I hope you are doing well. Today I want to share with you information on Bipolar Disorder. I feel maybe the more we understand about mental illness the less we will fear it. I think fear is the main reason there is still a stigma today. Even growing up with it in my house, nobody talked about it. I was always told, your Mother needs to go for a rest. A child views the world around them in a self centered manner, not that they mean to but it is part of their development. So when my mother would go away for a rest, I often felt I did something to make her sick. After therapy as I got older I never thought that way again. There is so much information to share on this disorder I will have to do it in a few posts. As I wrote in my post about my mother this part of the information confirms to me what I felt happened to her. "People with bipolar disorder who have psychotic symptoms are sometimes wrongly diagnosed as having schizophrenia, another severe mental illness that is linked with hallucinations and delusions." I have never seen a person with schizophrenia respond so well to Lithium the way that she did. I am so thankful to this day that at least in the last 20 years of her life she never went into a mental hospital again and I got to know her in a whole new way. I hope this helps anyone out there who may know someone with this disorder to better understand them.
Thanks for visiting my blog,
Take Care,
Janet :)

Bipolar Disorder

* Introduction: Bipolar Disorder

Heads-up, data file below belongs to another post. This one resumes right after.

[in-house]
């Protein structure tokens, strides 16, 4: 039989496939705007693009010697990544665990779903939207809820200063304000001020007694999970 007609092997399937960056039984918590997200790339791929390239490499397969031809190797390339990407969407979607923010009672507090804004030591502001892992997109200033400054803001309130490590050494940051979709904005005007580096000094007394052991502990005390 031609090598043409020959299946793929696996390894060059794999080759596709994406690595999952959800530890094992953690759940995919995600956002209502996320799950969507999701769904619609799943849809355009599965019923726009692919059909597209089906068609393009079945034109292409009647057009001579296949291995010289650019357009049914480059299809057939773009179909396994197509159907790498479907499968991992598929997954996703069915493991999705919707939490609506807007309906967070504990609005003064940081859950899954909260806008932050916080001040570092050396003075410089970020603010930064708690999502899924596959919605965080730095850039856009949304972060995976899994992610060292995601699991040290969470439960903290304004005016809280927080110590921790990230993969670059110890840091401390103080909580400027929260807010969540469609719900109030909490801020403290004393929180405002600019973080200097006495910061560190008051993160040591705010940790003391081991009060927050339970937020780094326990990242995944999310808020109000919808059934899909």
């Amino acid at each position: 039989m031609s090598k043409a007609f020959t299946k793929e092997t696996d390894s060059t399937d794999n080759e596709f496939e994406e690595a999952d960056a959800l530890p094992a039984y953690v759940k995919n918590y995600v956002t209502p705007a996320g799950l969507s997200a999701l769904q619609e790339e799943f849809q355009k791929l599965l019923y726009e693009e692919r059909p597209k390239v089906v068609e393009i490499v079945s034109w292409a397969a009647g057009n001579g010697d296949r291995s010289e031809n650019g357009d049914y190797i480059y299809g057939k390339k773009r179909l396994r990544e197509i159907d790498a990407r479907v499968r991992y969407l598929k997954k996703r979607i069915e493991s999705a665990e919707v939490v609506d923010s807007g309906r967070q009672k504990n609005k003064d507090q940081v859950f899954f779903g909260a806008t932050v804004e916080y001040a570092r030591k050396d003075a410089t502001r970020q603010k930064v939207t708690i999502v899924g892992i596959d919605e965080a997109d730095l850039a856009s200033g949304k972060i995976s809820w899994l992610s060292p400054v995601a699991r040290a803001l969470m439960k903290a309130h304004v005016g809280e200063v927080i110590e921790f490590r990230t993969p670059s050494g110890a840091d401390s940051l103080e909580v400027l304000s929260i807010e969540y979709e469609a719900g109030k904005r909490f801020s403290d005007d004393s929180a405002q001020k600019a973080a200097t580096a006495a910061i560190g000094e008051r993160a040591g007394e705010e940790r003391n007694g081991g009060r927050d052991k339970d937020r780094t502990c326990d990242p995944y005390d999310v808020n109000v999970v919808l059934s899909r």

* What is bipolar disorder?
* What are the symptoms of bipolar disorder?

This booklet discusses bipolar disorder in adults. For information on bipolar disorder in children and adolescents, see the NIMH booklet, “Bipolar Disorder in Children and Teens: A Parent’s Guide.”
What is bipolar disorder?

Bipolar disorder, also known as manic-depressive illness, is a brain disorder that causes unusual shifts in mood, energy, activity levels, and the ability to carry out day-to-day tasks. Symptoms of bipolar disorder are severe. They are different from the normal ups and downs that everyone goes through from time to time. Bipolar disorder symptoms can result in damaged relationships, poor job or school performance, and even suicide. But bipolar disorder can be treated, and people with this illness can lead full and productive lives.

Bipolar disorder often develops in a person's late teens or early adult years. At least half of all cases start before age 25.1 Some people have their first symptoms during childhood, while others may develop symptoms late in life.